All four challengers for retiring Sen. Hank Coe’s state Senate seat took the stage Wednesday to explain to those in City Park and those watching online why they would be the best successor.
Challengers include current HD 50 Rep. David Northrup, longtime Cody School Board trustee Stefanie Bell, former longtime county commissioner Tim French, and city and county planning and zoning board member Richard Jones.
They were joined by Ed Cooper, one of three candidates for Senate District 20, which covers Meeteetse. He remarked early on that the only person there who could vote for him was Ten Sleep small business owner David Bayert, the HD 28 candidate who left the stage in the prior forum.
Still he, like Bayert, stayed to make his point heard along with the others in the Park County Republican Women’s candidate forum.
Many spoke of their roots in the state, and all pointed to decades of experience in and out of public service.
Following are a handful of the questions asked and how each candidate answered.
What would be the effect of a state or corporate income tax in Wyoming?
While none of the candidates spoke in favor of a state income tax, reactions to the corporate tax were more mixed.
Bell said while she opposes the income tax, the corporate tax is more complicated. “When it comes to big box stores, what they already have budgeted for corporate taxes they can pay to Wyoming,” she said, adding she’d be open to the tax as long as it looked out for local businesses.
Jones said being the only state without either an income or corporate tax was a major selling point for the state and it should stay that way.
“Corporate taxes affect all businesses,” he said. “It’s a disincentive for people to come here – right now we don’t have to offer many special deals (to attract businesses).”
French said he was against any new taxes and asked what families would have to give up to afford a state income tax. As for the corporate income tax, he said it would have a big negative effect.
“Wyoming is having a hard time now attracting new businesses,” he said.
Northrup likewise said he was opposed to the personal income tax and a new corporate tax, saying corporations are already taxed.
“We need to attract new business instead of penalizing them for being here,” he said. “We don’t need to tax more than what we already have.”
Cooper said increasing corporate taxes would be detrimental to the economy and instead the state should do a better job promoting the low taxes.
Do you support armed personnel in the schools, eliminating gun free zones?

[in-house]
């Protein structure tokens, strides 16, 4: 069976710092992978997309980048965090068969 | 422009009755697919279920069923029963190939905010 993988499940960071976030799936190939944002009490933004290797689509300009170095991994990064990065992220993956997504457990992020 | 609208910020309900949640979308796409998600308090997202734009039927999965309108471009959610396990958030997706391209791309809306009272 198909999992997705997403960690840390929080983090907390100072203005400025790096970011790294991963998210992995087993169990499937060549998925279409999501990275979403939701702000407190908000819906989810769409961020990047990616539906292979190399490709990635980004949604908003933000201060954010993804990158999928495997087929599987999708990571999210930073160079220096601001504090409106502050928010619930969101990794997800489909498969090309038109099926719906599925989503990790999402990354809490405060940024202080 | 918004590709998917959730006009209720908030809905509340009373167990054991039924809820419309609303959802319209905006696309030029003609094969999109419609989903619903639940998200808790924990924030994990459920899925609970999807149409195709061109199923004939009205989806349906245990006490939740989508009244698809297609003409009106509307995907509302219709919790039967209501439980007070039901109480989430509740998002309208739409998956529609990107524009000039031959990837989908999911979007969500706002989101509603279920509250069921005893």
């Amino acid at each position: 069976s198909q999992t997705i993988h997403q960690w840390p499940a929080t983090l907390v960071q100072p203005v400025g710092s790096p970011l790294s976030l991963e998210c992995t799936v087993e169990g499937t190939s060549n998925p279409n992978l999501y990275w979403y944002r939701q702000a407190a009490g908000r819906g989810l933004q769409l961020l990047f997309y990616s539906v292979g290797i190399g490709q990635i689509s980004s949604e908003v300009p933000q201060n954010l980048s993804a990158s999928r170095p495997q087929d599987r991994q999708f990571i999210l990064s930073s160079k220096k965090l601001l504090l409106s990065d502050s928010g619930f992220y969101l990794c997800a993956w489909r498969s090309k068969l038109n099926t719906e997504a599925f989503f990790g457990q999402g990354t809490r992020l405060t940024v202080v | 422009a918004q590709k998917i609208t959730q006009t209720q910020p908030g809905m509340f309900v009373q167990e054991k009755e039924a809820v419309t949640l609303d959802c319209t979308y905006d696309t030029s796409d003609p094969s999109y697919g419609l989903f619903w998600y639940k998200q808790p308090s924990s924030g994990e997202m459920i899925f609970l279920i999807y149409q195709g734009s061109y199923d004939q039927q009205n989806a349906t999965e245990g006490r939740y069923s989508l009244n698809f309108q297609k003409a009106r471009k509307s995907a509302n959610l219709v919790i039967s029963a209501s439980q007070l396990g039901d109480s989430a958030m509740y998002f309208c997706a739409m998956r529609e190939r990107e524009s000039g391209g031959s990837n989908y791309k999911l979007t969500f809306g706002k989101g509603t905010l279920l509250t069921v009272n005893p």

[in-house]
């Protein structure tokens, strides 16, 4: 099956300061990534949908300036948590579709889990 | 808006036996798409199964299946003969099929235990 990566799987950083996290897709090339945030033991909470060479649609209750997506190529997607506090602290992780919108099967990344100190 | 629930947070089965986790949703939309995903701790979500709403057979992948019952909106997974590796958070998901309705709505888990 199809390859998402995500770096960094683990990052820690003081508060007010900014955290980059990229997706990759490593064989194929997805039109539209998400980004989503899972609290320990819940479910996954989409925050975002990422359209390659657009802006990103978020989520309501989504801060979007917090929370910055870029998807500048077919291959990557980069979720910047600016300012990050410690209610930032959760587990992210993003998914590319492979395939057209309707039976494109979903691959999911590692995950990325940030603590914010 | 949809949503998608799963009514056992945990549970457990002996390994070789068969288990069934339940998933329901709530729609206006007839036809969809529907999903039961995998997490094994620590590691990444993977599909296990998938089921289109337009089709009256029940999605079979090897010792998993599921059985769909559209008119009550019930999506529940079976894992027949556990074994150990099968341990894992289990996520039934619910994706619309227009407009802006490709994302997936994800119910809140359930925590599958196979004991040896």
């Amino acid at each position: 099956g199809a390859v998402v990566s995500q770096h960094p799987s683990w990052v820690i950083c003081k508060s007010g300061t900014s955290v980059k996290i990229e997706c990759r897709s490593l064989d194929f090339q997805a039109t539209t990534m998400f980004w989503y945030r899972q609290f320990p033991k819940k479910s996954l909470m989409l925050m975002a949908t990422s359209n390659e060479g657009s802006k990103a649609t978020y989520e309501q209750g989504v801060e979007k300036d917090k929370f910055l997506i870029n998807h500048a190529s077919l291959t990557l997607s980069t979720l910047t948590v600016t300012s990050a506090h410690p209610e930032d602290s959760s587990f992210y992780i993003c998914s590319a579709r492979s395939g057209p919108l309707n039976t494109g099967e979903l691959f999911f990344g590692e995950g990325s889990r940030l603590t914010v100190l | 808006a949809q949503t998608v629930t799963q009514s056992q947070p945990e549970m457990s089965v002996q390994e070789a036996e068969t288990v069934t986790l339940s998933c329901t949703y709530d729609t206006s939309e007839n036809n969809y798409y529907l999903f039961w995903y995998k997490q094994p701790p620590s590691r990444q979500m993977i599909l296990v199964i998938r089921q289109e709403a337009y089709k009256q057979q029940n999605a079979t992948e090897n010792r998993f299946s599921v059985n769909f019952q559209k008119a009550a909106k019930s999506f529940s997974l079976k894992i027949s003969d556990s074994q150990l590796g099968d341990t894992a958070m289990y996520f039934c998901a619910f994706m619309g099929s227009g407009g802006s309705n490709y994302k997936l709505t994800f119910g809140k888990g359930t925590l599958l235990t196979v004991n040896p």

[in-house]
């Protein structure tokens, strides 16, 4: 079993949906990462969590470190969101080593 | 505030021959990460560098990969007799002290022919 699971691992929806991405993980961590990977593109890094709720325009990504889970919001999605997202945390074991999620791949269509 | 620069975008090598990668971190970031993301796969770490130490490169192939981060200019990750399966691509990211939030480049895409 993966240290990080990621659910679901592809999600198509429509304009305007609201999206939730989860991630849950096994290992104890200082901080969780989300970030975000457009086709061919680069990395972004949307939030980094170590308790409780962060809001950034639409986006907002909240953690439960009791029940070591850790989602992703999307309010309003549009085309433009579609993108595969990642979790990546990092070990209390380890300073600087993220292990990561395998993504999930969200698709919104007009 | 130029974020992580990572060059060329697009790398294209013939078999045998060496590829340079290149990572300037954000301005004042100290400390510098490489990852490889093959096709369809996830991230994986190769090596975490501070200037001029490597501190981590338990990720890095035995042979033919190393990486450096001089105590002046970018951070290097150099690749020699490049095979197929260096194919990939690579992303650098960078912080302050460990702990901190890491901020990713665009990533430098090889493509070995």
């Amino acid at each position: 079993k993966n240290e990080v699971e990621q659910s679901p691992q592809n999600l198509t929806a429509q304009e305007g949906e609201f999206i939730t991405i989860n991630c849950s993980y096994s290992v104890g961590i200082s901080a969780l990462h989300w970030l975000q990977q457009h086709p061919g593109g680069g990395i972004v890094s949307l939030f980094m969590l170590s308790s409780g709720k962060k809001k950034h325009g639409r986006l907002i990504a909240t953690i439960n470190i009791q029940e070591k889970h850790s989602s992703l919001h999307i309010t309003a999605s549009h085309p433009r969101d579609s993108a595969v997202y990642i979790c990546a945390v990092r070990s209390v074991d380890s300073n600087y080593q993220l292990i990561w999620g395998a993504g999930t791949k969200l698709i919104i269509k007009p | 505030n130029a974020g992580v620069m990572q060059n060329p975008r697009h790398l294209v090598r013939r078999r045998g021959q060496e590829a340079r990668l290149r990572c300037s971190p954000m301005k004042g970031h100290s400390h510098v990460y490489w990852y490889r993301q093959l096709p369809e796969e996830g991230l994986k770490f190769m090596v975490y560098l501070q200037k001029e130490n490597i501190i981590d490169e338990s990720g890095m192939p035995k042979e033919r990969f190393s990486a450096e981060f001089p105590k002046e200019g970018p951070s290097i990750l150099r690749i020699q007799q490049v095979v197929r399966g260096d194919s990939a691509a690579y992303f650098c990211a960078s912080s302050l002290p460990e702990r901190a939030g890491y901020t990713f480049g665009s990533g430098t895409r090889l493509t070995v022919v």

Jones said while school shootings are very rare, those that involve a subject breaking in are even rarer, thus armed teachers are better than hardening schools.
“If I’m an employee, I have a right to defend myself,” he said. “And a gun-free zone, that’s a shooting zone.”
French likewise said he supports schools including armed staff, as it could alter the outcome of many of the school shootings over the years. He also approved of eliminating gun-free zones.
“Gun-free zones are a big advertisement for anybody with ill intent,” he said. “Why would you advertise that?”
Northrup, who co-sponsored the bill that allowed schools such as Cody to start the process for permitting certain trained staff to carry concealed firearms, said he supports the ability for schools to decide how they want to be protected, whether with school resource officers or staff or both.
“Local decisions are the best decisions,” he said.
Bell, who initially voted against the Cody Schools armed staff policy, chuckled and said it must have been a question for her. She said based on rule changes, her thoughts on armed teachers have changed.
“Policy CKA has been revised; now it’s a much better policy than two years ago,” she said. “I will be voting in affirmative and I suspect it will be unanimous. And I have supported the board with the rule since its passage.”
Cooper said that, as gun-free zones in every sense are an infringement on the Second Amendment, he could not support it.
Do you support Medicaid expansion?
French said he was against expansion as other states have had problems with it and it’s not in Wyoming’s best interest.
“Utah has a problem financially with it,” he said. “In Ohio it’s crippled the state economy.”
Northrup, too, said he would support having the program cover a certain population.
“In the House, I voted to look into special ed expansion for Medicaid,” he said, adding it could cut a chunk of expenses from schools as the federal government would take it on in terms of assisting with special needs students.
Bell said the question was a complex one and legislators would need to look at the issue of rural hospitals and how to keep them operational.
“I would consider Medicaid expansion in a very restrictive sense,” she said. “It’s offering low income people who are working a chance to have insurance.”
Jones said it is tricky, since the state still has to kick in a certain portion of funds in Medicaid expansion.
“How do you pay that from the state?“ he said. “What kind of coverage is it? I’m not in favor of it.”
Cooper said as someone who has spent the last 48 years in oil and gas, he has seen the worst of communism in the Soviet Union and the worst of socialism in Venezuela and said he doesn’t want to do something that is another step toward a socialist state.